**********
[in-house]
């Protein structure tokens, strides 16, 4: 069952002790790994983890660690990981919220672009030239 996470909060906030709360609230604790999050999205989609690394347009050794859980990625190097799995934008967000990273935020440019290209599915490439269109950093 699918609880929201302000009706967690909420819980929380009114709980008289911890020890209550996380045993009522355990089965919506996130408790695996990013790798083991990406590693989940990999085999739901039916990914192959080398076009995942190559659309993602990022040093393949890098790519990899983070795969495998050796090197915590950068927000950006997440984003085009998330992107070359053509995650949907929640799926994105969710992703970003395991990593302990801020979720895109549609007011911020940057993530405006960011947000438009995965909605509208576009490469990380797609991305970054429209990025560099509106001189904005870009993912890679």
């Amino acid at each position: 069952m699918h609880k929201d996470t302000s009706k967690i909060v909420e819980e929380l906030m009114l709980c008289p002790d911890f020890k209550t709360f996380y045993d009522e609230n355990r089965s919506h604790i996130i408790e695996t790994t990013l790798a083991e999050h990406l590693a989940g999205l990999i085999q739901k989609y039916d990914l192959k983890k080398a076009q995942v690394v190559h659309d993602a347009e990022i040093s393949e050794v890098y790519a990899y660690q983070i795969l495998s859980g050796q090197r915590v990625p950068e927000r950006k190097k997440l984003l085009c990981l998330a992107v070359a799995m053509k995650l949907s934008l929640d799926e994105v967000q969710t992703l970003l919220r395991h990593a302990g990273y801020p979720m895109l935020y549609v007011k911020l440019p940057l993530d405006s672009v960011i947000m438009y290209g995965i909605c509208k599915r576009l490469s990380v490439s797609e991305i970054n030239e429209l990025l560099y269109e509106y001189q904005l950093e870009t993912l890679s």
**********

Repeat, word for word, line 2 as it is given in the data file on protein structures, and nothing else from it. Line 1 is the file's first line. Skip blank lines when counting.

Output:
């Protein structure tokens, strides 16, 4: 069952002790790994983890660690990981919220672009030239 996470909060906030709360609230604790999050999205989609690394347009050794859980990625190097799995934008967000990273935020440019290209599915490439269109950093 699918609880929201302000009706967690909420819980929380009114709980008289911890020890209550996380045993009522355990089965919506996130408790695996990013790798083991990406590693989940990999085999739901039916990914192959080398076009995942190559659309993602990022040093393949890098790519990899983070795969495998050796090197915590950068927000950006997440984003085009998330992107070359053509995650949907929640799926994105969710992703970003395991990593302990801020979720895109549609007011911020940057993530405006960011947000438009995965909605509208576009490469990380797609991305970054429209990025560099509106001189904005870009993912890679």